IO – Nearing the start of Jokowi’s second term, a raft of debilitating issues still burden the national economy. 16 Economic Policy Packages were produced by the President to resolve his disappointment in our investment and exports’ performance.
Before entering into a detailed discussion of the entire Economic Policy Package, let us refresh our memory of the economic situation, and the background, purpose, and expectations from Economic Policy Packages related to investments and exports.
The first Economic Policy Package was launched in September 2015. Our economy suffered great pressure at the time, triggered by the recovery of the US economy and the drop of commodity prices in global markets. The implication is that the wheels of commerce in the first year of Jokowi-Jusuf Kalla’s rule ground slowly: economic growth in 2014 was extremely low (5.02%) The trend continued in Q1 and Q2 of 2015, with growth rate being 4.72% and 4.67%, respectively. Exports grew a negative -0.85% in Q1 of 2015 and -0,13% in Q2 of 2015. Private investments worsened from 4.29% (Q1 of 2015) to 3.55% (Q2 of 2015). The Rupiah exchange rate shook rather badly, depreciating 12.6% from 1 January to 21 August 2015.
In response, on 9 September 2015 Government released Economic Policy Package I with the noble mission of pushing the national economy by improving industrial competitiveness. This is achieved through deregulation and de-bureaucratizing. 134 ministerial/agency level regulations were identified for deregulation. This move was expected to accelerate industrial capacity, free industrial distortion, and eliminate regulatory and bureaucratic burdens for industry, which would enable it to withstand the attack of imported products and even enter export markets.
The next step was to accelerate direct investment (Foreign Investments and Domestic Investments) through Economic Policy Package II (29 September 2015), which promised speedy service for investment permits (permits can be issued within 3 hours) in industrial areas. However, this service is only available for investors with a minimum investment of IDR 100 billion and/or a plan to absorb more than 1,000 Indonesian workers. The speedy permit processing incentive in industrial areas should be a magnet for investments in comparison with normal permit processing, which may take 8 days for business entity permits or 526 days for construction permits.
Economic Policy Package III on 7 October 2015 was an incentive for the industry by reducing the price of gas and electricity, and by simplifying land permits for investment activities. This is followed by Economic Policy Package V on 22 October 2015, which provided tax incentives on asset revaluation.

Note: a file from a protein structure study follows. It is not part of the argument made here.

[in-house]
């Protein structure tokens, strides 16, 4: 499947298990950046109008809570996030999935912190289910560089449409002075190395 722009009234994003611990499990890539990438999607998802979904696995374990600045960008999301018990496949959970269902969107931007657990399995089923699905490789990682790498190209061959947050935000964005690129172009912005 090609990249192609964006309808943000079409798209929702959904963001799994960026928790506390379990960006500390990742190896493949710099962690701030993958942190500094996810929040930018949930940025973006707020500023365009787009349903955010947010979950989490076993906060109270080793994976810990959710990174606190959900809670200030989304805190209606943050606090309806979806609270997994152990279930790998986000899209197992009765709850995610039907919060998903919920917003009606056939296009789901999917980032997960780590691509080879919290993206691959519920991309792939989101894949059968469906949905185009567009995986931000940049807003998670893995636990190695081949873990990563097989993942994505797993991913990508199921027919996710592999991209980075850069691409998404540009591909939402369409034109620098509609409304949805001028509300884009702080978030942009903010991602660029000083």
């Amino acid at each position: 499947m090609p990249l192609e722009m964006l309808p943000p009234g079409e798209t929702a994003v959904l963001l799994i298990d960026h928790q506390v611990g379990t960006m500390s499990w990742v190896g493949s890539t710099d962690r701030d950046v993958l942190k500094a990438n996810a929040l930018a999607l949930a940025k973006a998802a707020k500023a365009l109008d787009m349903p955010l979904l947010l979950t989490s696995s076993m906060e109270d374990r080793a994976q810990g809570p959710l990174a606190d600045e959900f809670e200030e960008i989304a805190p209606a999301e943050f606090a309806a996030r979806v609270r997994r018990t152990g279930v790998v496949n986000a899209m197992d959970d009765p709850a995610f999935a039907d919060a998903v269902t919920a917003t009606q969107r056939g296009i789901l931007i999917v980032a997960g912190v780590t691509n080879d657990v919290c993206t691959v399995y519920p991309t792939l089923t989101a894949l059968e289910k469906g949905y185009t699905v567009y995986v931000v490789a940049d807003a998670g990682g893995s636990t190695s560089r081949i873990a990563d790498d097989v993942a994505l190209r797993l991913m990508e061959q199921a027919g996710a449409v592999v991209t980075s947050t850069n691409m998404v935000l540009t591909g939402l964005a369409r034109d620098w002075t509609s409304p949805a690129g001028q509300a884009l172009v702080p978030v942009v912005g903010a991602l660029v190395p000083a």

The next investment breakthrough was the development of 8 Special Economic areas with their incentives through Economic Policy Package VI on 5 November 2015. In December 2015, two Economic Policy Packages, which basically accelerate the process of land certification, tax incentive for work-intensive industry for two years (extendable), one-map policy, incentives for the construction and development of oil refineries, and incentives for airplane maintenance and repair companies.
Throughout 2016-2017, eight new Economic Policy Packages were issued. They were focused on the improvement of the logistic sector’s efficiency by integrating payment for harbor fees electronically, implementing an integrated goods movement system in ports, an export-oriented People’s Enterprise Credit (a facility for funding exports at a 9% interest without subsidies through the Export- Import Funding Agency), risk management to help with the flow of goods in ports in order to decrease dwelling time from 4.7 days (in 2015) to 3.5 days, development of pharmaceutical and health equipment industry in order to reduce dependence on imports, e-commerce roadmap, and relaxation of the Negative Investment List.
In conclusion, all of these efforts are meant to improve the ease of doing business (EoDB) in Indonesia in order to improve investment performance. Even though Indonesia’s EoDB improved from the 120th rank in 2015 to 72nd in 2018, the performance of our investments is still lower than expected. After all, realized investments in 2018 was only IDR 721.3 trillion or growing only 4.1%. Worse, it is only 94.3% of the target. Foreign Investment growth actually even went a negative -9.8%.
This year’s investment target was set ambitiously at IDR 792.3 trillion, or a 9.8% growth from realized investments in 2018. Realized direct investments per Q2 of 2019 was IDR 395.6 trillion or 50% of the target. This seems to be easier to achieve in Semester 2 of 2019. However, in view of the worrisome political and defense stability lately, this hope is but a slim one.
Amid such economic reforms and policies, it is only natural that the Government sets high investment targets, especially with the certainty of investment and industrial relocations caused by the US-China trade wars. However, instead of getting a windfall of investments, our President’s frustrations increased when the World Bank reports that none of the 33 Chinese companies that relocate their business in June-August 2019 selected Indonesia as their new location. The country most chosen is Vietnam (23 companies), with the rest variously distributed among Cambodia, India, Malaysia, Mexico, Serbia, and Thailand. Worsening trade deficits also shows that our fundamental economic problems are not yet solved. We can conclude that all of these Economic Policy Packages have not become the panacea for various competitiveness issues. In its second term, the Government must immediately evaluate the Economic Policy Package in order to map out the causes of investment obstructions and resolve them.